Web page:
Dissolving patterns

30 Apr 2011

I forget where I first read about this meme, but I’ve been appreciating it more and more over time:

Once a programming pattern achieves widespread use, languages start to absorb it into their structure.

Object-orientation is a pattern in C, because you have to use a library like gobject to implement virtual method calls, and you have to write code to that library’s conventions. In java, you get virtual method calls as default behavior. It’s not a pattern; it’s part of the language.

Iteration used to be a pattern in java, but by java 5, there was enough syntactic sugar to make iteration seem like a natural part of the language. You don’t have to think about iterating; you can do it with half a line of code. You don’t usually need to think about how to create iterable objects, either, because the standard library has a set of methods to make it easy. It’s become a part of the language.

Another way to look at patterns is that they’re boilerplate you need to add to your code — boilerplate you could avoid (or make a lot smaller) if the pattern was integrated into the language. So as a pattern becomes commonly accepted, it’s more likely to be added as a core feature, and cease to be a pattern at all. I think this is part of the reason that high-level languages are terser than low-level languages: patterns become syntax.

There are two patterns that I think should go away in a scala (or any post-java language) world.

Factories

The factory pattern is used to abstract away object creation, usually so libraries can have functionality injected. For example, a popular HTTP library for java uses a factory to allow clients to replace or augment the socket library:

interface SocketFactory {
  public Socket createSocket();
}

This is a cool feature, because it allows the library to be very configurable, but it ends up creating a lot of boilerplate code when it’s used:

class MySSLSocketFactory {
  public Socket createSocket() {
    return new MySSLSocket();
  }
}
...
Protocol p = new Protocol("https", new MySSLSocketFactory(), 443);

Let’s look at the interface a bit more closely. It’s really just sugar for a single method which takes zero or more parameters and returns a new object. In fact, let me suggest that it’s really just another way of describing… a function! But in higher-level languages, functions are first-class objects, so we could define the factory that way instead:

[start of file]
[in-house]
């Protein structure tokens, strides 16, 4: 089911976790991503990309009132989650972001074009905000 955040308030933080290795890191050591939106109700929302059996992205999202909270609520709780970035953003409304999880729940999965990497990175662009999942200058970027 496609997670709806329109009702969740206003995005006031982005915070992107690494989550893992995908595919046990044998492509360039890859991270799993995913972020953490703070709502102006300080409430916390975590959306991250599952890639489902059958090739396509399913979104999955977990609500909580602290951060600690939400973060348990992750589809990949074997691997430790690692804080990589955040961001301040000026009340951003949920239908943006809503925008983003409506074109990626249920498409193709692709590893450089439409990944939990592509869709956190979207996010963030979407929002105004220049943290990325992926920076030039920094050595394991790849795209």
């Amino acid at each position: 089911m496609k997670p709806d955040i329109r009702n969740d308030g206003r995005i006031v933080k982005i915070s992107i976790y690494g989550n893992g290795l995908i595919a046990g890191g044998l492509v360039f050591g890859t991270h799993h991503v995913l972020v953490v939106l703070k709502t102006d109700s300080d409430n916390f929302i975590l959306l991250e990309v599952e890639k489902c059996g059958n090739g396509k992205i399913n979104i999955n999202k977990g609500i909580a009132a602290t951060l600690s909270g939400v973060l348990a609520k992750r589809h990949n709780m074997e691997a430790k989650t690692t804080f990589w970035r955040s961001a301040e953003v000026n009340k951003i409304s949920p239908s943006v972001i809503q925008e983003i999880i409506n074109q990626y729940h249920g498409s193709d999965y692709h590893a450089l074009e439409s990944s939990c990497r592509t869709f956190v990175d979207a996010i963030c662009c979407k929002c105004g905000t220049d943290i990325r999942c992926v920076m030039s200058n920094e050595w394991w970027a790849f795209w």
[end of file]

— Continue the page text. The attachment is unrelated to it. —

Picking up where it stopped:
type SocketFactory = () => Socket

And instead of creating a factory, we can just pass in our function for creating sockets:

val protocol = new Protocol("https", { () => new MySSLSocket() }, 443)

Poof! All the boilerplate is gone. You don’t need a factory because a factory is just a function, and the function is a factory. The pattern is integrated into the language already.

So I propose that the next time you start to write a factory interface, you just use a function instead.

Builders

That probably isn’t very controversial or shocking, but let me go one step further and tackle a tougher pattern: the builder.

Builders are used when an object may have a lot of initial state to configure. For example, if your class constructor has 10 parameters, you probably want to create a builder so that constructing it can be a little more self-documenting, and optional configuration can be omitted.

As immutable objects become more popular, builders are also becoming a popular way to allow multi-step construction in a mutable object before squirting out the final immutable object.

Here’s an example from the android API. There are different code styles, but the most common one seems to be a cascade of method calls, culminating in a final create call:

AlertDialog alert = new AlertDialog.Builder(this)
  .setTitle("Alert!").setMessage("lp on fire!")
  .setNegativeButton("Denial", null)
  .setPositiveButton("Acceptance", null)
  .create();

You have to admit, at least, that it’s a lot better (and easier to understand) than a huge constructor call, which could end up looking something like:

AlertDialog alert = new AlertDialog(this, "Alert!", 0, "lp on fire!", null, null, button1, ...)

Anyway, you’ve probably already guessed what I’m going to say about that create call: It’s a factory function!

But the cascading method calls can be fixed too. What if the builder class was replaced by a configuration class with mutable fields? It might look like this:

class Builder extends (() => AlertDialog) {
  var title: String = ""
  var message: String = ""
  var positiveButton: Option[Button] = None
  ...
  def apply() = ...
}

The builder class is a factory function that generates new AlertDialog objects — that is, it’s a function () => AlertDialog — but it also has a bunch of optional, mutable configuration. Instead of cascading method calls, you can use the constructor to override any fields you want to set:

val builder = new Builder {
  title = "Alert!"
  message = "lp on fire!"
  positiveButton = Some(new Button(...))
}
val alert = builder()

I think this is even easier to read than the builder call. To avoid confusion, I call these classes Config instead of Builder, but they have exactly the same effect: to create a (possibly immutable) object out of mutable configuration.

It looks like having functions as first-class objects lets us integrate at least two patterns into the language, but there are a lot more to work on. For one, the delegator pattern seems to still involve a lot of boilerplate in most languages. So there is more to be done! Onward and upward!

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